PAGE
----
Inverse folding with RNA-As-Graphs produces a large pool of candidate sequences with target topologies

Swati Jain, Yunwen Tao, Tamar Schlick

Research output: Contribution to journalArticlepeer-review


We present an RNA-As-Graphs (RAG) based inverse folding algorithm, RAG-IF, to design novel RNA sequences that fold onto target tree graph topologies. The algorithm can be used to enhance our recently reported computational design pipeline (Jain et al., NAR 2018). The RAG approach represents RNA secondary structures as tree and dual graphs, where RNA loops and helices are coarse-grained as vertices and edges, opening the usage of graph theory methods to study, predict, and design RNA structures. Our recently developed computational pipeline for design utilizes graph partitioning (RAG-3D) and atomic fragment assembly (F-RAG) to design sequences to fold onto RNA-like tree graph topologies; the atomic fragments are taken from existing RNA structures that correspond to tree subgraphs. Because F-RAG may not produce the target folds for all designs, automated mutations by RAG-IF algorithm enhance the candidate pool markedly. The crucial residues for mutation are identified by differences between the predicted and the target topology. A genetic algorithm then mutates the selected residues, and the successful sequences are optimized to retain only the minimal or essential mutations. Here we evaluate RAG-IF for 6 RNA-like topologies and generate a large pool of successful candidate sequences with a variety of minimal mutations. We find that RAG-IF adds robustness and efficiency to our RNA design pipeline, making inverse folding motivated by graph topology rather than secondary structure more productive.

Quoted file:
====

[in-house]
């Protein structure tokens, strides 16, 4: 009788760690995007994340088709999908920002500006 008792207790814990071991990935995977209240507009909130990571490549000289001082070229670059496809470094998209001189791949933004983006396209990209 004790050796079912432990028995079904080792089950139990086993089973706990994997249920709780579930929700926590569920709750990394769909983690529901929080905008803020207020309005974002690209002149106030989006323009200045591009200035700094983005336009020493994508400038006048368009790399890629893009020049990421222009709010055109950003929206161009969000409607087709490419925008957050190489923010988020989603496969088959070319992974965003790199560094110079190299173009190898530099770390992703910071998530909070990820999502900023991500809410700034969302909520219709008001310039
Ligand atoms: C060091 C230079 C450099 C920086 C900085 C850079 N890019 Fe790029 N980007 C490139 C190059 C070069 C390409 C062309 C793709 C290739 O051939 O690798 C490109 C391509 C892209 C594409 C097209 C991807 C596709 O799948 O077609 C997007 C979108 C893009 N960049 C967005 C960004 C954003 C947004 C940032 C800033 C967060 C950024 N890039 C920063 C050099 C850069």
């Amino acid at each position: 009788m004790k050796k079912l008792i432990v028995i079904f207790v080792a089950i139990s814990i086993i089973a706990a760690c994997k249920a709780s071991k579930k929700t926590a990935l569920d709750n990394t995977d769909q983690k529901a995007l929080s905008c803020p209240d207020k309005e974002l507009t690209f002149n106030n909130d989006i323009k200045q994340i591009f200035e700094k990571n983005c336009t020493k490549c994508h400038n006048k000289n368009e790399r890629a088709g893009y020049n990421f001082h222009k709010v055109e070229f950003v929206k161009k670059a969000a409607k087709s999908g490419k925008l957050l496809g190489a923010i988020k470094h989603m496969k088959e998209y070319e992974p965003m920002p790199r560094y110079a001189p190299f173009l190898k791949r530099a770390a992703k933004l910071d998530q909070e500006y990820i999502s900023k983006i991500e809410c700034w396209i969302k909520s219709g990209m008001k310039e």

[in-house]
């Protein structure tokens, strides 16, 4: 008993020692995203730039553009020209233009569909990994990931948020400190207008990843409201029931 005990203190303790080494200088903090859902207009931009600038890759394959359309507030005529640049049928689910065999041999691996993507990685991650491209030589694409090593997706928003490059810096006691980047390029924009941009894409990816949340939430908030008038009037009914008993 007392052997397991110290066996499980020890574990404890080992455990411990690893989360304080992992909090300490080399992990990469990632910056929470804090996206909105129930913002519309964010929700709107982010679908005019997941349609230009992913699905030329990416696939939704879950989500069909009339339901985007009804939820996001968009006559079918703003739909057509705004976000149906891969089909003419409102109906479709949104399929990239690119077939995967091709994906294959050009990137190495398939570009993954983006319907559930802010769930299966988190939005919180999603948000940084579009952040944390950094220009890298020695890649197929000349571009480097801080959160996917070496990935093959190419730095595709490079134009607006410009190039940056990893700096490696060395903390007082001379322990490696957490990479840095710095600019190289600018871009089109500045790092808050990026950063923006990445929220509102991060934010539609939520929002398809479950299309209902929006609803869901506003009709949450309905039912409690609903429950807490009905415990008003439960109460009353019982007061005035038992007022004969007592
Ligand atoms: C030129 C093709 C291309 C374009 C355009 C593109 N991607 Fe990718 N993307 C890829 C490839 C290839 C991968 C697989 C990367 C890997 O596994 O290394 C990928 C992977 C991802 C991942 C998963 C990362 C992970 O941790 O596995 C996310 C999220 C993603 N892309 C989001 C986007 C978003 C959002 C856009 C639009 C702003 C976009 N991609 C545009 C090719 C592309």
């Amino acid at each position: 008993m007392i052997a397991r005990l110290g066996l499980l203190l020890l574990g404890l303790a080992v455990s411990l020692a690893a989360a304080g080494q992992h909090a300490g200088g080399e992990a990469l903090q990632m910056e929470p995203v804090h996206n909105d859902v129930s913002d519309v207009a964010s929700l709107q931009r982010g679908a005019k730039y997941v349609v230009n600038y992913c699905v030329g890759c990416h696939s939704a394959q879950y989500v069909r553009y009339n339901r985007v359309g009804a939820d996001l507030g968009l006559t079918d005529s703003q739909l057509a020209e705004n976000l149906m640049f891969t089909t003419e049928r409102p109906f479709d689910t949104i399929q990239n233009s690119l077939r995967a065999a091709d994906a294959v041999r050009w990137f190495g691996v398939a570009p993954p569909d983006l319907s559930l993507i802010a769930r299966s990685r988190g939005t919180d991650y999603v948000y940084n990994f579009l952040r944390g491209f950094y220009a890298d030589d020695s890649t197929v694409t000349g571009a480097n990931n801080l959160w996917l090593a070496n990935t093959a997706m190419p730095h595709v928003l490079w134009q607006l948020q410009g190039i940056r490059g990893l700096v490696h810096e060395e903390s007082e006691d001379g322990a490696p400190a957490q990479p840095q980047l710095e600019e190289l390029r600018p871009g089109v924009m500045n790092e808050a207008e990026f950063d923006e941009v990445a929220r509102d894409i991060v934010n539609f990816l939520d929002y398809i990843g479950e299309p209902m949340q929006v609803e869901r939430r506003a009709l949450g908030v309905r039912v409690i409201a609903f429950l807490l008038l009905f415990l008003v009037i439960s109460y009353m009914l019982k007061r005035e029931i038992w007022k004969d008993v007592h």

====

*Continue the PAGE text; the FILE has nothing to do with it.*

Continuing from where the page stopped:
Original languageEnglish (US)
Article number107438
JournalJournal of Structural Biology
Issue number3
StatePublished - Mar 1 2020


  • Automatic mutations
  • Genetic algorithm
  • RNA As Graphs
  • RNA sequence design
  • RNA-like topology

ASJC Scopus subject areas

  • Structural Biology


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